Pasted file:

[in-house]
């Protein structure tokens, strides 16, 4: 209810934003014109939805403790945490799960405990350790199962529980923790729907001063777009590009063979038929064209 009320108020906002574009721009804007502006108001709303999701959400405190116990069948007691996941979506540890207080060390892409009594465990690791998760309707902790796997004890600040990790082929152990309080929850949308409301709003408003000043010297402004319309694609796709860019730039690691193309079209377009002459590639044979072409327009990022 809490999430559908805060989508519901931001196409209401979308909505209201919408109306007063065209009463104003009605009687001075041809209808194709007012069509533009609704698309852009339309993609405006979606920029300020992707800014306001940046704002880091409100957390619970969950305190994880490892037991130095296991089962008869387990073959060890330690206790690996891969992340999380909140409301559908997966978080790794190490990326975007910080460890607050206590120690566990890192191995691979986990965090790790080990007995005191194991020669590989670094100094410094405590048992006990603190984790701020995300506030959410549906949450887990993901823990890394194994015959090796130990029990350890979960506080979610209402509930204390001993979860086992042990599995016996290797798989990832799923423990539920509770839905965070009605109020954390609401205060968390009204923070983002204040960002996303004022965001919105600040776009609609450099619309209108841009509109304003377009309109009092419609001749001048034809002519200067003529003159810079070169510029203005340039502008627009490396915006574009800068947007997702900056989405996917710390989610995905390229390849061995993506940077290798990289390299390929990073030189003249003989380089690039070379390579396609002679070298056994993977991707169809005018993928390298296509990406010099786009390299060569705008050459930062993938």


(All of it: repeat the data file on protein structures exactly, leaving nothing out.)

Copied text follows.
[in-house]
């Protein structure tokens, strides 16, 4: 209810934003014109939805403790945490799960405990350790199962529980923790729907001063777009590009063979038929064209 009320108020906002574009721009804007502006108001709303999701959400405190116990069948007691996941979506540890207080060390892409009594465990690791998760309707902790796997004890600040990790082929152990309080929850949308409301709003408003000043010297402004319309694609796709860019730039690691193309079209377009002459590639044979072409327009990022 809490999430559908805060989508519901931001196409209401979308909505209201919408109306007063065209009463104003009605009687001075041809209808194709007012069509533009609704698309852009339309993609405006979606920029300020992707800014306001940046704002880091409100957390619970969950305190994880490892037991130095296991089962008869387990073959060890330690206790690996891969992340999380909140409301559908997966978080790794190490990326975007910080460890607050206590120690566990890192191995691979986990965090790790080990007995005191194991020669590989670094100094410094405590048992006990603190984790701020995300506030959410549906949450887990993901823990890394194994015959090796130990029990350890979960506080979610209402509930204390001993979860086992042990599995016996290797798989990832799923423990539920509770839905965070009605109020954390609401205060968390009204923070983002204040960002996303004022965001919105600040776009609609450099619309209108841009509109304003377009309109009092419609001749001048034809002519200067003529003159810079070169510029203005340039502008627009490396915006574009800068947007997702900056989405996917710390989610995905390229390849061995993506940077290798990289390299390929990073030189003249003989380089690039070379390579396609002679070298056994993977991707169809005018993928390298296509990406010099786009390299060569705008050459930062993938």